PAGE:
Post by Robert Millan Post by Javier Martín Post by Robert Millan
A --ignore-incompatible flag doesn't sound like a nice thing to do; it means
we're passing our own problem to the user instead of solving it.
We don't have any "problem" to pass to users: ext4 is not supported
We don't have an urge to support ext4, but that doesn't mean we shouldn't
consider it a problem.
I think adding an interface for the user to choose in which way to deal with
our limitations is a nasty thing. I strongly object to that.
May I ask why? Is it thus better to impose our own way of dealing with
our limitations, unchangeable and possibly wrong in some instances (see
below for a possible scenario)? Sensible defaults are good, but choice
is one of the bases of freedom.
Post by Robert Millan Post by Javier Martín
However, given Pavel's and
others' objections, I suggested the addition of an user override to it.
Thus, the user will have to knowingly force the system to interpret the
filesystem with its current code, and accept any failures he might get,
instead of the current behaviour of having the FS mounted automatically
without checking incompatibilities (and then getting the errors anyway).
I don't think this is necessary. First, let's take for granted that our code
is in every situation smart enough not to crash when a filesystem isn't
readable (this should always be the case, since we might occasionaly be asked
to read corrupt filesystems). Then, what do flags mean?
If a flag means "GRUB won't be able to access this filesystem at all", we could
explicitly refuse to probe it, but then again our code must be graceful enough
to cope with it without crashing anyway (see above), so maybe it's not worth to
(depends on the time/size trade-off).
If a flag means "access to the filesystem isn't deterministic, and grub-probe
might be able to do things that real GRUB won't", then we're in a situation in
which we'd like grub-probe to be conservative _but_ real GRUB to be
best-effort. I think this means an internal switch to tell fs probes whether
to be conservative or not. We could even use #ifdef GRUB_UTIL so the flag
checking stuff doesn't make real GRUB fatter.
The problem with INCOMPAT_* flags is that we cannot always know what
they mean, and thus, a "best-effort" reader risks not just bumping into
metadata it does not understand (and thus crashing or spitting thousands
of errors if it's not robust enough), but also ignoring it and reading
wrong data to memory. In some circumstances, this can lead to nasty
bugs, and this is the reason I want the "override-incompatible-flags"
loophole in the driver to require explicit user activation.
We can decide what to do with flags we currently know, like ext4 flags
(extents and such), and that's the purpose of the IGNORE_INCOMPAT macro
in the patch; but with future flags we have no clue. Consider a
hypothetical ext5 file system with a new INCOMPAT_BLOCKCOMP feature flag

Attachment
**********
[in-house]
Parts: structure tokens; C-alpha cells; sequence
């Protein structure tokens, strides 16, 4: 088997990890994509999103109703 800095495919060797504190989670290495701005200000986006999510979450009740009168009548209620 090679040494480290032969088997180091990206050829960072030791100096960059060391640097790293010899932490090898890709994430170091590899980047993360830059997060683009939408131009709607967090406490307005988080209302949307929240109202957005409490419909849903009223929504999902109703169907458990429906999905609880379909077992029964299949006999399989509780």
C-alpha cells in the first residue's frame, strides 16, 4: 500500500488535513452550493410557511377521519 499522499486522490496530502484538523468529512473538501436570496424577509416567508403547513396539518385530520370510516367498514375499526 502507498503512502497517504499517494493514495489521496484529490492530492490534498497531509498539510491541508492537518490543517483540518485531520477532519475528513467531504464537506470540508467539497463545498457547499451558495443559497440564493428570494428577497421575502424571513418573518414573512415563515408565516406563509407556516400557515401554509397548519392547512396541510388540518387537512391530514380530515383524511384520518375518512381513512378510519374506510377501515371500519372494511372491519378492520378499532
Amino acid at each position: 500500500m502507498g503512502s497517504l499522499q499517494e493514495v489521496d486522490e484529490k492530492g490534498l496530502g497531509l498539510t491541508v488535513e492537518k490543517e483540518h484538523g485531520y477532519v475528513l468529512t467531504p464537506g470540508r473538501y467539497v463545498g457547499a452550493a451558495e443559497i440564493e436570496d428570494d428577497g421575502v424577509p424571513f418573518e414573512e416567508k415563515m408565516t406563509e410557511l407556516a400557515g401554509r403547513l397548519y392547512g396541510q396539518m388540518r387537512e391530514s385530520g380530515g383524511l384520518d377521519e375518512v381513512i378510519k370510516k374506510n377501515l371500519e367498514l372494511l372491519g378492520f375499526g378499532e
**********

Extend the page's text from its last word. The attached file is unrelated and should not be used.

set; and without any other "unimplemented" flags like extents and such.
This new flag will mean that _some_ blocks of a file are LZMA-compressed
and some are not (maybe to the criterion of the writing driver, like
more than 5% space savings or such). The info on which blocks are
compressed and which are not is saved on a bitmap linked to from an
extended attribute in the inode (I'm making this out right now, so this
might be impossible as described).
If our current driver found this filesystem and tried to read a
multiboot kernel from it, it might read the whole file as it if were
uncompressed, thus putting a "corrupt" image into memory, possibly even
reading past the end of the file in the disk, or less data than the
stated file size. If the first blocks (with the multiboot headers) were
among the uncompressed ones, GRUB would happily boot from it, thus
leaving it to the criterion of the booted "kernel" what to do. The end
result might be just a triple fault when the CPU runs into compressed
code; or may come to the "kernel" doing something nasty to the computer
due to a corrupt HD driver commands structure, for example.
This scenario would be completely "transparent" to the user because GRUB
would mount the FS without even warning the user. Thus, I think that
"best-effort" is not always preferable when we're dealing with unknown
INCOMPAT_* flags. Those flags mean, by default, "you can't read this
filesystem if you don't know how to interpret this". Thus, I think GRUB
should initially reject to mount any such filesystem, but provide an
override for two cases:
1) The user explicitly requests it. Maybe he's trying to boot an older
kernel which was not compressed in a filesystem that just got
accidentally converted, or just check the source of the error.
2) GRUB is trying to boot from such a partition This can be just as
risky as the scenario I depicted before, but in this case we might
really not have another way out, since the user override would be
unworkable here as there is no prompt.
Of course, there are INCOMPAT_* flags that we know are not really such
(like needs_recovery). We can add those flags to the ignore list and
just forget about them, or implement some handling of them, like
replaying the journal in memory; but we cannot transparently ignore all
INCOMPAT_* flags because we don't know the future!
Thus, I agree with you that grub-probe should adopt the most
conservative stance possible, but reject the idea that the bootloader
proper should automatically activate "best-effort" reading, since this
can lead to very strange and untraceable bugs in the future (I'm just
imagining the puzzled look on the osdev's face when his perfect
multiboot kernel on the ext5 filesystem triple-faults without apparent
motive). Thus, the default should be conservative reading, keeping
best-effort reading to be enabled through an user override.